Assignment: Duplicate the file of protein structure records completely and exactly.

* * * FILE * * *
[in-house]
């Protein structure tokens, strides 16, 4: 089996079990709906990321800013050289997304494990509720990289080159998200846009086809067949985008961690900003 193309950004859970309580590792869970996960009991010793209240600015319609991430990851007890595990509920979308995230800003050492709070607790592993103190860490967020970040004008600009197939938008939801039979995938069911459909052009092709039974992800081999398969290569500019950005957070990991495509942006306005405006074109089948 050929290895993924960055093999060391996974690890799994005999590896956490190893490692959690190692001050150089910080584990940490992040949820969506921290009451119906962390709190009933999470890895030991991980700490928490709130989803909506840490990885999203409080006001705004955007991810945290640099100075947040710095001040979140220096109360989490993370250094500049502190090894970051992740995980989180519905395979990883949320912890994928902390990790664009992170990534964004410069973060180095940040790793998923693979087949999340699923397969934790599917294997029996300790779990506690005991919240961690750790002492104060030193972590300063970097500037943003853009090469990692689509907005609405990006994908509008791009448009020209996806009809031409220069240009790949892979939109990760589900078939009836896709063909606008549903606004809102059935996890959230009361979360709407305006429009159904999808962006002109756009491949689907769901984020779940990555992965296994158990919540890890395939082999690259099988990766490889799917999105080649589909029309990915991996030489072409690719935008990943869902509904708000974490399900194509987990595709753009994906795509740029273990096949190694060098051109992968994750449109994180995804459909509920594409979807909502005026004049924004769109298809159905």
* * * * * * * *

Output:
[in-house]
């Protein structure tokens, strides 16, 4: 089996079990709906990321800013050289997304494990509720990289080159998200846009086809067949985008961690900003 193309950004859970309580590792869970996960009991010793209240600015319609991430990851007890595990509920979308995230800003050492709070607790592993103190860490967020970040004008600009197939938008939801039979995938069911459909052009092709039974992800081999398969290569500019950005957070990991495509942006306005405006074109089948 050929290895993924960055093999060391996974690890799994005999590896956490190893490692959690190692001050150089910080584990940490992040949820969506921290009451119906962390709190009933999470890895030991991980700490928490709130989803909506840490990885999203409080006001705004955007991810945290640099100075947040710095001040979140220096109360989490993370250094500049502190090894970051992740995980989180519905395979990883949320912890994928902390990790664009992170990534964004410069973060180095940040790793998923693979087949999340699923397969934790599917294997029996300790779990506690005991919240961690750790002492104060030193972590300063970097500037943003853009090469990692689509907005609405990006994908509008791009448009020209996806009809031409220069240009790949892979939109990760589900078939009836896709063909606008549903606004809102059935996890959230009361979360709407305006429009159904999808962006002109756009491949689907769901984020779940990555992965296994158990919540890890395939082999690259099988990766490889799917999105080649589909029309990915991996030489072409690719935008990943869902509904708000974490399900194509987990595709753009994906795509740029273990096949190694060098051109992968994750449109994180995804459909509920594409979807909502005026004049924004769109298809159905």